In "Bloodletting and Miraculous Cures," his debut collection of short stories, 33-year-old Canadian author Vincent Lam dissects the lives and loves of four medical students in Toronto with all the objectivity and humanity befitting his training as an emergency-room physician. We start with the doomed affair between test-score-obsessed Ming and the inefficient, emotional Fitz, who is dumped because he's not Chinese. Next we meet Ming, Sri and Chen under the fluorescent glare of the dissecting table: "They all wore clean, new laboratory coats that still had creases down the arms and over the breast pockets from being folded and stacked in a box." The new students are flummoxed by the ethical dilemmas of medicine from day one. Should they slice through a crucifix tattooed on a corpses arm? Sri wants to respectfully cut around it; Ming wants to dissect by the book.
Little do they realize how their lives as doctors will hinge on this awkward dance between cold, hard science and a bending of the rules, an underlying theme in Lam's gracefully paced stories. Chen smashes the glass of a bird-flu isolation ward where one of our doctors wishes to be left alone to die without infecting others. Blatant lies are told to wives of dead men, even as their corpses lie in the helicopter a few feet from them. "Lies are about belief, about a reality suspended because we want to believe the lie. Both the teller and the recipient must trust each other for everything to hang together," writes Lam. The reader is relieved when the wife is told her husband got the best care he could have, even though we know it's not true.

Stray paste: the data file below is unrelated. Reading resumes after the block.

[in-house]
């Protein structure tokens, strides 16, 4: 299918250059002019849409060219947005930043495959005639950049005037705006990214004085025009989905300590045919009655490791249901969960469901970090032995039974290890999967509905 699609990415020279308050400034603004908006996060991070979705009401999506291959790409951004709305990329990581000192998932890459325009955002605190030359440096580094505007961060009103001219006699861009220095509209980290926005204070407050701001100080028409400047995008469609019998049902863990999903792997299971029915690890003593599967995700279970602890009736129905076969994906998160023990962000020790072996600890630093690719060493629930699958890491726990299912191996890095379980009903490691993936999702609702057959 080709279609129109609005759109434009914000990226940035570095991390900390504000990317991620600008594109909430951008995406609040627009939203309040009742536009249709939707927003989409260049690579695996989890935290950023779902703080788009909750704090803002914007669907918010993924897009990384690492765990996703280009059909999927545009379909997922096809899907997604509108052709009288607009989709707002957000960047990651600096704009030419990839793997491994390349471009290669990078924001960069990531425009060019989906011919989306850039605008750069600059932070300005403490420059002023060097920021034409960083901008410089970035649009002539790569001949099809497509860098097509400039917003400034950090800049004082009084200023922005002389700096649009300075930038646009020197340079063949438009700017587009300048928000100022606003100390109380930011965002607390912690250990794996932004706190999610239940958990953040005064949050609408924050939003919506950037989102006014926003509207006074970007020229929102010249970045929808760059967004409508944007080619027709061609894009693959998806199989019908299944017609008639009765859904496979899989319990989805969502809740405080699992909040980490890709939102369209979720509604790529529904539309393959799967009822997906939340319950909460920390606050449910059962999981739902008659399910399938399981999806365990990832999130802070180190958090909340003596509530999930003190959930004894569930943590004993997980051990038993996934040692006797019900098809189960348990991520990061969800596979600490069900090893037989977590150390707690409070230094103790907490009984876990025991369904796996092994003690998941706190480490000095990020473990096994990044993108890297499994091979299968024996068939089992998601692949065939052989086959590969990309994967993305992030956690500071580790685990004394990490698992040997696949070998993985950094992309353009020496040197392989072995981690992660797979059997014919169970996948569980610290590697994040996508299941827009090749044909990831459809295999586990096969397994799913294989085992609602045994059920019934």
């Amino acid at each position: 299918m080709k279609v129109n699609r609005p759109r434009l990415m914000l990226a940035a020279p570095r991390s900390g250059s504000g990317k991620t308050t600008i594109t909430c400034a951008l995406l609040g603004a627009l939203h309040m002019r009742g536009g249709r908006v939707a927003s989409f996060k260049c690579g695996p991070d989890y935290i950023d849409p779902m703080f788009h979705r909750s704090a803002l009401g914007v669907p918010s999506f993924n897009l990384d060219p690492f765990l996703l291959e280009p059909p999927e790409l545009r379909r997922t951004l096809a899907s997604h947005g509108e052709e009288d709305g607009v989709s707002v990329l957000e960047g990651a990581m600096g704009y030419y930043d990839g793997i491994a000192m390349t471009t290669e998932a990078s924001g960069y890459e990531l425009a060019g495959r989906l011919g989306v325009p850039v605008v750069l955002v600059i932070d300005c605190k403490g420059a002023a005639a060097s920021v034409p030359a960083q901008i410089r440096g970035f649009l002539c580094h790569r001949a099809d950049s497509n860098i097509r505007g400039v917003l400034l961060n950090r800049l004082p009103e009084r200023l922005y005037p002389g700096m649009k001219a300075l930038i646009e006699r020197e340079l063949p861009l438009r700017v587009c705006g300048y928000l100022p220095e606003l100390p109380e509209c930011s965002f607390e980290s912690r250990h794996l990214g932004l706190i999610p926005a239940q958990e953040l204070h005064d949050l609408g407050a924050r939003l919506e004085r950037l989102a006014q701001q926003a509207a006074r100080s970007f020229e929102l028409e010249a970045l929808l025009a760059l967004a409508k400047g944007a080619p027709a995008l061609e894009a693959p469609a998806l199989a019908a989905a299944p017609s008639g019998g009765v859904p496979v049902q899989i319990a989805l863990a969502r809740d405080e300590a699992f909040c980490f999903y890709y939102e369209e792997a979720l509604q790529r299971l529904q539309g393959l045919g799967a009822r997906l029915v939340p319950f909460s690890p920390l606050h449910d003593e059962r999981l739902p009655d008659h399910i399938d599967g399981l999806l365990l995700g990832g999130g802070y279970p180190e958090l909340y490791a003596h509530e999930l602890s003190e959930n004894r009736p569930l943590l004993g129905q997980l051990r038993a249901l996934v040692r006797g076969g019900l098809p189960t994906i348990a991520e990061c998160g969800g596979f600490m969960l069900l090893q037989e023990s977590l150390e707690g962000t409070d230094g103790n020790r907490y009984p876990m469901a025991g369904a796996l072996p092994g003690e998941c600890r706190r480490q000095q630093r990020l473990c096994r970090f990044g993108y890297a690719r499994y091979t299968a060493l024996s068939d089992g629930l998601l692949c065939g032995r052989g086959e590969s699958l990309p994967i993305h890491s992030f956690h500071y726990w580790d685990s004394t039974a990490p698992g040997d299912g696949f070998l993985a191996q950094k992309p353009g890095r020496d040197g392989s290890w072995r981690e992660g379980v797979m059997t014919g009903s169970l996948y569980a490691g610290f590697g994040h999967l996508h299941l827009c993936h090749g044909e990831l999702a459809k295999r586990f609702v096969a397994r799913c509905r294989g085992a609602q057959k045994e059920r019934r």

We see them in emergency rooms, on precarious evacuation flights and struggling with deadly viruses. We watch them grow jaded, more comfortable with breaking the rules. Patient volume rises in the few hours before midnight, thinks Fitz: "We speak of volume as numbers of patients, the way they fill our fixed space. It is also the volume of noise that we actually hear. The crying of the child, the belligerence of drunkenness, the thin whine of a failed suicide." The cumulative effect over the years is different for each. For one it's exhaustion to the point of near insanity, for another it's alcoholism. For Ming—ever able to study to the test, a robotic perfectionist—it's a total lack of understanding of how Chen is falling apart even as he makes his patients better.
Perspective shifts with each story, allowing us to watch the young doctors' progress and demise through each other's eyes. What is tragedy for one character becomes information revealed in a casual aside in another story. Fitz is such a master at rationalizing his drinking on emergency flights that we fall for it. That's until the reader is in Chen's mind: he casually mentions how Fitz arrived for his shift with slurred speech and "didn't know how much people had talked in that indelible way. Fitz had resigned from the hospital the next day, signed on with the flight company."
Lam takes us through the moral dilemmas of today's medical profession with dark humor but also with tenderness for the weak spots of each of the doctors. "Each day, more human anatomy was exposed, more of the organs lifted from their shy hiding places into their first glimpse of light," writes Lam of the dissecting table. But he could just as easily be referring to his characters, whose vulnerable layers are methodically revealed through Lam's unique ability to make the reader meet his scientific pace. It's fiction, but when Lam writes about procedures, his training comes through. He even provides us a glossary of medical terms and doctor tricks, like sitting down in front of a patient to create the perception of time or trying to calm another who has every reason to fear: "Sri feels his own heart pounding, remembers they are taught to speak in the mood they wish the patient to absorb." The balancing act never stops.